How Botnets Are Used

Installing Malware and Potentially Unwanted Software

Bot-herders often use their botnets to download additional malware to victims’ computers to reap additional profits. Early botnets often focused on installing adware, spyware, and other potentially unwanted software in an effort to earn quick profits. In a typical incident in 2005, a bot-herder in California used the bot family Win32/Rbot to install adware on more than 20,000 computers as part of a pay-per-click advertising scheme that brought in more than U.S. $50,000, according to the U.S. Department of Justice.

Malware installed by botnets often works silently to avoid tipping off the victim that the computer is infected, but not always. Some botnets, including Win32/Waledac, have been observed to download rogue security software—programs that masquerade as legitimate antimalware products, displaying false alerts about nonexistent infections on the victim’s computer and offering to remove them if the victim pays for the "full version.” Botnets have also been observed downloading packet sniffers and additional downloaders. Some botnets are even instructed to download and install other bots. Variants of Win32/Hamweq have been observed to download Win32/Rimecud, a botnet family with more sophisticated backdoor features.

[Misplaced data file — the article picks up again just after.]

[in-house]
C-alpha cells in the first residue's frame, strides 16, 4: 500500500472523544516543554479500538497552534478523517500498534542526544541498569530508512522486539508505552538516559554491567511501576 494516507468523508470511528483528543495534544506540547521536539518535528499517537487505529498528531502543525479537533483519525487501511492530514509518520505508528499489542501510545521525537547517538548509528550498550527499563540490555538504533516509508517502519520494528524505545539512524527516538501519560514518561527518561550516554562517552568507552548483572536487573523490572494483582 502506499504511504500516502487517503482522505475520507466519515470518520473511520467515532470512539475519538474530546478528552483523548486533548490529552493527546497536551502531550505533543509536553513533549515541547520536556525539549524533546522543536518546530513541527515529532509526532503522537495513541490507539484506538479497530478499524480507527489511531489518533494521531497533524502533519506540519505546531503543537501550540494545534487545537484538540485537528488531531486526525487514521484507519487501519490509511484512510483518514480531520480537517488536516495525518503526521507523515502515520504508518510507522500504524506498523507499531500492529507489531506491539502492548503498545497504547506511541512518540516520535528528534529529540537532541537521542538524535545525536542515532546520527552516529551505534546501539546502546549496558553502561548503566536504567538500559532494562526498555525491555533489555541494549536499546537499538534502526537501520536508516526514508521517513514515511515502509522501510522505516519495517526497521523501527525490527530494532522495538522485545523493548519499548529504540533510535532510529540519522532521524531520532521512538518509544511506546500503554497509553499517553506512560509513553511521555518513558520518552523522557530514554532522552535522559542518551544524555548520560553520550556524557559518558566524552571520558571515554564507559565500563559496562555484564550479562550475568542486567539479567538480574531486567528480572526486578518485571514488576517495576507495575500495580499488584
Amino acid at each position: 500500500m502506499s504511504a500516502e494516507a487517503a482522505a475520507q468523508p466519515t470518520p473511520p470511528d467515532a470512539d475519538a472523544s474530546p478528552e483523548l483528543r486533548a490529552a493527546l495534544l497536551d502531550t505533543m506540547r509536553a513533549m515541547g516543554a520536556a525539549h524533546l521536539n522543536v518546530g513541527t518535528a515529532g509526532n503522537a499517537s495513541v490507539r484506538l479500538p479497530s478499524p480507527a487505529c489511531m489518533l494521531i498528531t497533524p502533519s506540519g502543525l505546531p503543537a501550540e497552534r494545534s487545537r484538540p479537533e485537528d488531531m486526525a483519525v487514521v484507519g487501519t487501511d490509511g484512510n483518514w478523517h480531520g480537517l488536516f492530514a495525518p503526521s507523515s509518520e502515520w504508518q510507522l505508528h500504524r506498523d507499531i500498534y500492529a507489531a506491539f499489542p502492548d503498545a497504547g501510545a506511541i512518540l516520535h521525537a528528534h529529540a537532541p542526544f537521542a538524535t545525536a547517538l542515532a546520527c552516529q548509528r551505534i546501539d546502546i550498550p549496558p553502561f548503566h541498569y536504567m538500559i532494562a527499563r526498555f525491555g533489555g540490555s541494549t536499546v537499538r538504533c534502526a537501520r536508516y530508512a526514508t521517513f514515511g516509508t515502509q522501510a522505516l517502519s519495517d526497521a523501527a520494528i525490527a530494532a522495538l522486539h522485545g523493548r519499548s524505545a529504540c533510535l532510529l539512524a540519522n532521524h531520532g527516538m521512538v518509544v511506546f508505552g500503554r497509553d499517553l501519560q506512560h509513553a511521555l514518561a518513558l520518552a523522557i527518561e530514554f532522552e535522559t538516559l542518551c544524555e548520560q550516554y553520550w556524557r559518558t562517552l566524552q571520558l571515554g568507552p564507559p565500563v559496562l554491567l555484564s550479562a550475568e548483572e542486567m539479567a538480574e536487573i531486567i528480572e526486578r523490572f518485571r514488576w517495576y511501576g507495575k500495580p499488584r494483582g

Win32/FakeSpypro, a rogue security software family downloaded by Win32/Waledac

Win32/Waledac

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